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Martin Coyle, Compliance Complete
The European Parliament has voted through draft proposals for the Fourth Money Laundering Directive, which will see the creation of central public registers setting out the beneficial owners of companies and trusts in Europe. The proposals will also extend the due diligence rules on politically exposed persons (PEPs) to domestic officials.
Members of the European Parliament yesterday voted resoundingly 643 to 30 in favour of a common position on revisions to the Third Money Laundering Directive following agreement reached by the Economic and Monetary Affairs Committee (ECON) and the Committee on Civil Liberties, Justice and Home Affairs (LIBE) on amendments last month.
The changes will see public central registers set up in each EU country listing information on the ultimate beneficial ownership of companies, foundations, holdings and trusts. The registers will be interconnected across Europe and access will be made public to those who complete a basic online registration. The new directive will also tighten up the checks firms will have to make on domestic PEPs to establish their sources of wealth and funds. A Europe-wide list of PEPs may also be introduced under the directive.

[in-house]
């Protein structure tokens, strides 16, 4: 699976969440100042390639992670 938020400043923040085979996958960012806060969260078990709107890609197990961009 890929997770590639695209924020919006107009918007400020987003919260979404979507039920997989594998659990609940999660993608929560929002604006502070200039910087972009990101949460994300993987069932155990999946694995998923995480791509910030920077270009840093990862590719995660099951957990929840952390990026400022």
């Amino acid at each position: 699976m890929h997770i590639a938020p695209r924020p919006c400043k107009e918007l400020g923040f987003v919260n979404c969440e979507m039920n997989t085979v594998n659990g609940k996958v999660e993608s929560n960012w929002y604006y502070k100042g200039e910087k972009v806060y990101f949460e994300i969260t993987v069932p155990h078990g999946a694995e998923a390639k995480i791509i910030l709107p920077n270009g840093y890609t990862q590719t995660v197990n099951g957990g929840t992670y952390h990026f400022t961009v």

At the heart of the directive will be the risk-based approach, which is largely the route which has been taken by the UK regulator. This will mean that white and black lists of countries with deficient anti-money laundering defences will be abolished as this would go against such an approach.
"Today is a good day for law-abiding citizens, but a lousy day for criminals," said Arturs Krišjānis Kariņš, rapporteur for the Economic and Monetary Affairs Committee.
Nienke Palstra, policy officer at the Transparency International EU office, said: "The fallout from events in the Ukraine once again demonstrates the inadequacies of the EU's anti-money laundering rules. The European Parliament has recognised the need for public registers to address these shortcomings. EU governments should do the same."
A LIBE spokeswoman said that further negotiations on the directive would start under the Italian presidency. "This [vote] was to ensure that parliament had its first reading. It is up to the next parliament to start negotiations with the [European] Council," she told Compliance Complete. "There is still a long way to go," she said.
The spokeswoman said that the text for the directive had been kept the same as that adopted by the ECON and LIBE committees. The new parliamentary session will start in June, although it is unlikely that any discussions will take place on the directive before September at the earliest.